The Cnil now considers the use of Google Analytics to be illegal, Le Groupe Le Monde has decided to part with it, helped by its use of AT Internet and first party data collection, explains Sacha Morard, group CTO.
JDN. You have decided to no longer use Google Analytics (GA) following the CNIL’s decision to consider its use non-compliant with the GDPR. How did it go ?
Sasha Morard. As soon as the Cnil began to agree with other European Cnil on the fact of considering the use of GA illegal, we tried to understand the reasons. We did not know if the decision concerned precisely the use that the publishers put on notice made of it or if it was the tool that was called into question for the whole of the market. We then asked for and obtained clarifications from the Cnil just before the summer. This exchange was decisive for us. Barely a few days later, the Cnil published its clarification, which was final. We then decided to part ways with GA. We did this calmly because we take the protection of our readers’ personal data very seriously.
So we were in June. What did that involve?
Disconnecting an analytics tool is not easy to do. Fortunately, for the audience studies of the whole group, we did not use GA, but AT Internet, a French solution recently acquired by Piano. We had been using AT Internet for many years, one of the first tools to be certified OJD by the ACPM. The GA shutdown took a few weeks and was quietly organized over the summer. In addition, Groupe Le Monde has been investing in 1st party data collection for several years. This allows us to be more sovereign over the data collected and the use we make of it. If, however, one day we had to do without any other tool equivalent to a GA, we would always have this safety cushion which is first party data collection. This is the meaning of the story.
“It’s not just AT Internet that would put us in trouble if it were ever banned”
Piano is an American company. The fact that GA is the software of an American company was at the heart of the CNIL’s decision. Aren’t you worried that the same thing will happen with Piano?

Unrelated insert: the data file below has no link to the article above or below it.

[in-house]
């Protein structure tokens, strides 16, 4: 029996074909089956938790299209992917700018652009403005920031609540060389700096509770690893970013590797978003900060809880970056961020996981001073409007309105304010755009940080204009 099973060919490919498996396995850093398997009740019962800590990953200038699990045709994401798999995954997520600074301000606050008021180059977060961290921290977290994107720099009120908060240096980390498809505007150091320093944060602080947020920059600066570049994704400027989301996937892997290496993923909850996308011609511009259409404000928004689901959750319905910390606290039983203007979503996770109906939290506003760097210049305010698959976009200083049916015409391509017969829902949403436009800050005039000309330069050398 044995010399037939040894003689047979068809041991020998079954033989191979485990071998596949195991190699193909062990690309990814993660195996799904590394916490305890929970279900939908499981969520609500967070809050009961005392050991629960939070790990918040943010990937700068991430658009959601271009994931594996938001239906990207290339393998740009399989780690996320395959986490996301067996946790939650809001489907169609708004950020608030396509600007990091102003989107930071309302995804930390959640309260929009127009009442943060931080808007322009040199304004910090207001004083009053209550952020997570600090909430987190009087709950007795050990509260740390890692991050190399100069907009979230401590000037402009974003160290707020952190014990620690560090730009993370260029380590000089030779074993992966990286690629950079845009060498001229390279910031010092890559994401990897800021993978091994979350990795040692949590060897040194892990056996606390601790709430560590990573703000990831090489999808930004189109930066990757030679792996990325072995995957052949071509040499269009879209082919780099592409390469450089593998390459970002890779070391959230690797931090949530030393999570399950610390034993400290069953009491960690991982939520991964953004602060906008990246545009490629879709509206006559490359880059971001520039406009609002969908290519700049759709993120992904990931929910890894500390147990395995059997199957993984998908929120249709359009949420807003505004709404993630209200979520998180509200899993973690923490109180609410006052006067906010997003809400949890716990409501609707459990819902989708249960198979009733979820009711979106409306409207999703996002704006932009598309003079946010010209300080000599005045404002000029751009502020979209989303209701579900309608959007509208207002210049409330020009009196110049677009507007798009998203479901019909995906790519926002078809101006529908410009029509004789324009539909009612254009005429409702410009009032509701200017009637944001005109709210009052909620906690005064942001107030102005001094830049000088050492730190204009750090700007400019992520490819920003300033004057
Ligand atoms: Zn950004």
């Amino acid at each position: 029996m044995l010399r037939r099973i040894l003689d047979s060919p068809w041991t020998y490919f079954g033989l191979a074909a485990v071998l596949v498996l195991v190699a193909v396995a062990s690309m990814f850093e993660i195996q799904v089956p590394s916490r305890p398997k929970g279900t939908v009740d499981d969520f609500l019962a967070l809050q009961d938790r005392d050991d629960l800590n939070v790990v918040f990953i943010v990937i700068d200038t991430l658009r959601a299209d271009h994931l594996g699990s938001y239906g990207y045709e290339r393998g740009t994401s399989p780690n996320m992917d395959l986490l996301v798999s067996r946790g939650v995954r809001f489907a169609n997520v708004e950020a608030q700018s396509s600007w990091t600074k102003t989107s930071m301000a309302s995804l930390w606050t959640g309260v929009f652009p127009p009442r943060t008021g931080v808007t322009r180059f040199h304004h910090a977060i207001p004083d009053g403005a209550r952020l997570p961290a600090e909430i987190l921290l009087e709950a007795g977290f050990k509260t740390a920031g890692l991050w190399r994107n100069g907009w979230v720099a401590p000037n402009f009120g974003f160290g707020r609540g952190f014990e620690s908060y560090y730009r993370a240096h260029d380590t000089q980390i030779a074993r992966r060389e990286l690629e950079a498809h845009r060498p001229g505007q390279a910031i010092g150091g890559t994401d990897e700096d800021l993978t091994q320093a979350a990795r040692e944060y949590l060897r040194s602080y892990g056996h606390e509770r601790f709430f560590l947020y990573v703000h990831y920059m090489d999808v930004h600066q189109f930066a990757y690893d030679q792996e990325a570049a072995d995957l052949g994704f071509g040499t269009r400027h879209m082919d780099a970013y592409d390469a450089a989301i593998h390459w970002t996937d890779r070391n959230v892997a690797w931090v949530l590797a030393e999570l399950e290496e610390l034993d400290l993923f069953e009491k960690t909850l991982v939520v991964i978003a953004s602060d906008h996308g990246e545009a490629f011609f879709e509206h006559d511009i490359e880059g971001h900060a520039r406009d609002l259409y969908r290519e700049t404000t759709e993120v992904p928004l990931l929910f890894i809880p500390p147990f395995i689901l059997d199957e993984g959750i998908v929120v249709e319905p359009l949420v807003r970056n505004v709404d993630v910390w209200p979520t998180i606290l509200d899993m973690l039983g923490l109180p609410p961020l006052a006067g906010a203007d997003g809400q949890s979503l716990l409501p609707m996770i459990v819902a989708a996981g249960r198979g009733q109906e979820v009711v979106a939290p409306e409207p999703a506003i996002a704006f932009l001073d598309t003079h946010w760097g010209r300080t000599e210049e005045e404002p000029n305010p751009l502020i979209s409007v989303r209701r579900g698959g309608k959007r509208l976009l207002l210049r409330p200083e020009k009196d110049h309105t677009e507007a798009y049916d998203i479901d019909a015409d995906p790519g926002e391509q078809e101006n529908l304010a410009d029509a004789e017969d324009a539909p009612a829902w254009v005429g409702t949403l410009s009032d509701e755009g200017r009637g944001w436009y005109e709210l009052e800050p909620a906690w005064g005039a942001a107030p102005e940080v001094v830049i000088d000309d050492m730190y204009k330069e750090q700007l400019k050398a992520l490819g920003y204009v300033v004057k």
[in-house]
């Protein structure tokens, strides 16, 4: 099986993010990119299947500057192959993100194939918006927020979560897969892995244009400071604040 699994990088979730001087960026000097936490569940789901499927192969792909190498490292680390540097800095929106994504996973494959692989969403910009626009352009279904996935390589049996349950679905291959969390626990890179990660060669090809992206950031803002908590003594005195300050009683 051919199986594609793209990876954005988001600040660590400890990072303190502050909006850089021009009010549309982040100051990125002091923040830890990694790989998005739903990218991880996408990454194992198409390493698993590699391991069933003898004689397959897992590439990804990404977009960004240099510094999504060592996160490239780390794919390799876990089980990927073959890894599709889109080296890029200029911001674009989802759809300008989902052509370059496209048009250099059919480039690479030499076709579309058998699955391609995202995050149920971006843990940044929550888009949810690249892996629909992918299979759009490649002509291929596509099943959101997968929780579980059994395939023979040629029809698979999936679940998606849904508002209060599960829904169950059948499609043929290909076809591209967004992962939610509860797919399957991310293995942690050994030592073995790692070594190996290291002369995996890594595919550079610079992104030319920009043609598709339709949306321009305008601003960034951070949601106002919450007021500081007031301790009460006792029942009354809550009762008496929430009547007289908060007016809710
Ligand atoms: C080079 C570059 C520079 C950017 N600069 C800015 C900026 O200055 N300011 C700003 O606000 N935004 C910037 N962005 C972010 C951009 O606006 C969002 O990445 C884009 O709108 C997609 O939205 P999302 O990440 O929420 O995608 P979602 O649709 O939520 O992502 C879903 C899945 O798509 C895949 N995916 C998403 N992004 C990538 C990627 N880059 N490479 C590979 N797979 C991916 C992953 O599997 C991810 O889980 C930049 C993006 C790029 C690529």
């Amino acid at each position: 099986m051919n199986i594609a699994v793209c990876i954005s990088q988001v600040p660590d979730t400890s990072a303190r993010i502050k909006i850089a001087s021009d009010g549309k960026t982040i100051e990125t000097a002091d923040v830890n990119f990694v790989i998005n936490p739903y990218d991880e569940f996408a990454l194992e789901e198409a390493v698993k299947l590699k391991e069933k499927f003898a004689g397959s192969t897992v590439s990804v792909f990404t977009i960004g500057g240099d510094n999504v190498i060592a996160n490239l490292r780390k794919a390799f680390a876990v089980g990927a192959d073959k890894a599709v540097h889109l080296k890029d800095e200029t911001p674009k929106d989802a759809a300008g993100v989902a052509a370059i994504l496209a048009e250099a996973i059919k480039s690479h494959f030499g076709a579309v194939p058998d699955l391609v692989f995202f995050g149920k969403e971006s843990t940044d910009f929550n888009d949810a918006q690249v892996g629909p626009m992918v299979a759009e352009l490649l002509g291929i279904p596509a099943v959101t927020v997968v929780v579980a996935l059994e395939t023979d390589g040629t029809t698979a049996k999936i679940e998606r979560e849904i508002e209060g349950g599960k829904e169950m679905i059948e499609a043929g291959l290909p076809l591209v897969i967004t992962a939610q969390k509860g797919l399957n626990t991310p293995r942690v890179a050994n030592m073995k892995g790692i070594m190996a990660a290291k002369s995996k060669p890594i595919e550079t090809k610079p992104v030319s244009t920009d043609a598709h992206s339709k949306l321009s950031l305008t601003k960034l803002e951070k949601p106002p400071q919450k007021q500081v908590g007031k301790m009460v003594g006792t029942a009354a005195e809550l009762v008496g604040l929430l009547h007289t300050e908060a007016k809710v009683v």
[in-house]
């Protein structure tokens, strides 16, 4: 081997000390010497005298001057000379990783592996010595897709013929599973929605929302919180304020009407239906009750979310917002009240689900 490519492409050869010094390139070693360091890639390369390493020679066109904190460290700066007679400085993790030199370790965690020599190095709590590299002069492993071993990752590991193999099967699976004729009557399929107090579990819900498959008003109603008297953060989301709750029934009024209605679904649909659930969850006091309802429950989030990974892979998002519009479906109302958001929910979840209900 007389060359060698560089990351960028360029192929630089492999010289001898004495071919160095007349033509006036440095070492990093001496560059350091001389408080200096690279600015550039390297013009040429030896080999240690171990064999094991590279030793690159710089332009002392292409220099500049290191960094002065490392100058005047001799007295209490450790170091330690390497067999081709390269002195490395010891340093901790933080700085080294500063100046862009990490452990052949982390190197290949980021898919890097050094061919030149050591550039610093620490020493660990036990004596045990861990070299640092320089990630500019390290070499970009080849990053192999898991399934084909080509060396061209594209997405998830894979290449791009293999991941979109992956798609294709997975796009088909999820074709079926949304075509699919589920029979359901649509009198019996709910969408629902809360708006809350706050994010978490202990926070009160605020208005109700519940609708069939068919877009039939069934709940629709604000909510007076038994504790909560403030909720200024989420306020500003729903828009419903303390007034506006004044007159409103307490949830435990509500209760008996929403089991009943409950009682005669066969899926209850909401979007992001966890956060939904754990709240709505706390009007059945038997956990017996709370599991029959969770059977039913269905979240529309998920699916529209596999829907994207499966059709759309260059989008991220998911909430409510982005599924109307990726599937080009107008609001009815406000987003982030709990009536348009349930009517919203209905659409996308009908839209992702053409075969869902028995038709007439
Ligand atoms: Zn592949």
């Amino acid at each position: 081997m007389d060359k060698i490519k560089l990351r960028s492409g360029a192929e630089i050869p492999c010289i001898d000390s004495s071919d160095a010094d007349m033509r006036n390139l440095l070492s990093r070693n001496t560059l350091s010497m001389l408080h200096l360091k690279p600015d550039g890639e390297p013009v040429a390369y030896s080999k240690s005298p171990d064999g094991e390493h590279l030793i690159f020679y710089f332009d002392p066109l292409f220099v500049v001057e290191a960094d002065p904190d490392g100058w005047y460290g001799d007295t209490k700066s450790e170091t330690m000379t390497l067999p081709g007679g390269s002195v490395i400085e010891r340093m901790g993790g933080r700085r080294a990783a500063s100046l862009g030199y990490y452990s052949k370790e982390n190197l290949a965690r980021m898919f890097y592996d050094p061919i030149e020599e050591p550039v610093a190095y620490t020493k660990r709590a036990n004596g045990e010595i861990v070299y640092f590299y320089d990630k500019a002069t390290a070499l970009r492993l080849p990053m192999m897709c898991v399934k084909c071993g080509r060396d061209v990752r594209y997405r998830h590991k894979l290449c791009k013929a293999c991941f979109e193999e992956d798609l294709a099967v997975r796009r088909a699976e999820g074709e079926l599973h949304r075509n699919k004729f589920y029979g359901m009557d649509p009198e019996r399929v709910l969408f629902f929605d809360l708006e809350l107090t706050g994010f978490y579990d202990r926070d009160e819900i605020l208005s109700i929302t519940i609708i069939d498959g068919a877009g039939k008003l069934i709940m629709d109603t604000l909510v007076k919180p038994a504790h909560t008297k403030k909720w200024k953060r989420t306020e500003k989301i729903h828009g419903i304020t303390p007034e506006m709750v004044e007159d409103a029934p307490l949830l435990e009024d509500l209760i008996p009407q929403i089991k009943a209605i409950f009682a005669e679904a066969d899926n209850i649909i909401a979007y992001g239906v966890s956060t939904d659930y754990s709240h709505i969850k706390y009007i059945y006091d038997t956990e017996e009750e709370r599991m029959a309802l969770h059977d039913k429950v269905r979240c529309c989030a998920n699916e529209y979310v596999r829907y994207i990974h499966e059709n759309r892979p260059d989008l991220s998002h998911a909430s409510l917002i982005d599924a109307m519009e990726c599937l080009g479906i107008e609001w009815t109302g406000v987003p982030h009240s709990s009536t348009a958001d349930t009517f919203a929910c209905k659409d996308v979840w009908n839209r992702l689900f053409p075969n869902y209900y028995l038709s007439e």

I am not speculating on what the Cnil will authorize or prohibit. I will always respect their decision. Certainly AT Internet, a solution certified by the Cnil as consentless, is no longer a French company. But it’s not just AT Internet that would put us in trouble if it ever were to be banned. We can also think of Apple, Android, Microsoft Azure, Google Cloud or AWS and I can give you thousands of other examples. Despite everything, I dare to hope that by the time the Cnil has to decide on AT Internet or on any other American tool, the European and American authorities will have defined a legal mechanism to regulate the transfer of data between the two regions. Europe and the United States are already negotiating it. It is difficult for us, digital publishers, to navigate between these different turf wars. We must guarantee users that their data is processed and stored in accordance with their consent. For that, we need a legal framework. I have confidence in the work that the Cnil and Europe are doing in this direction. I think we are on the right track and that we will have news by the end of the year or the beginning of next year that will reassure us all.
“I think that by the end of the year or the beginning of next year we will have news that will reassure us all”
If AT Internet was already doing the heavy lifting, what use was GA to you?
GA was used to analyze the performance of our own advertising campaigns to promote World content on the various platforms (search, social, etc.). It was therefore not a critical use. Today we rely on the data provided to us directly by these different platforms. Many publishers use GA to connect it to activation tools in particular. This was not our case because we wanted to develop our own proprietary 1st party data collection tool. In the near future, our 1st party data will also allow us to cross-understand the attribution of our campaigns.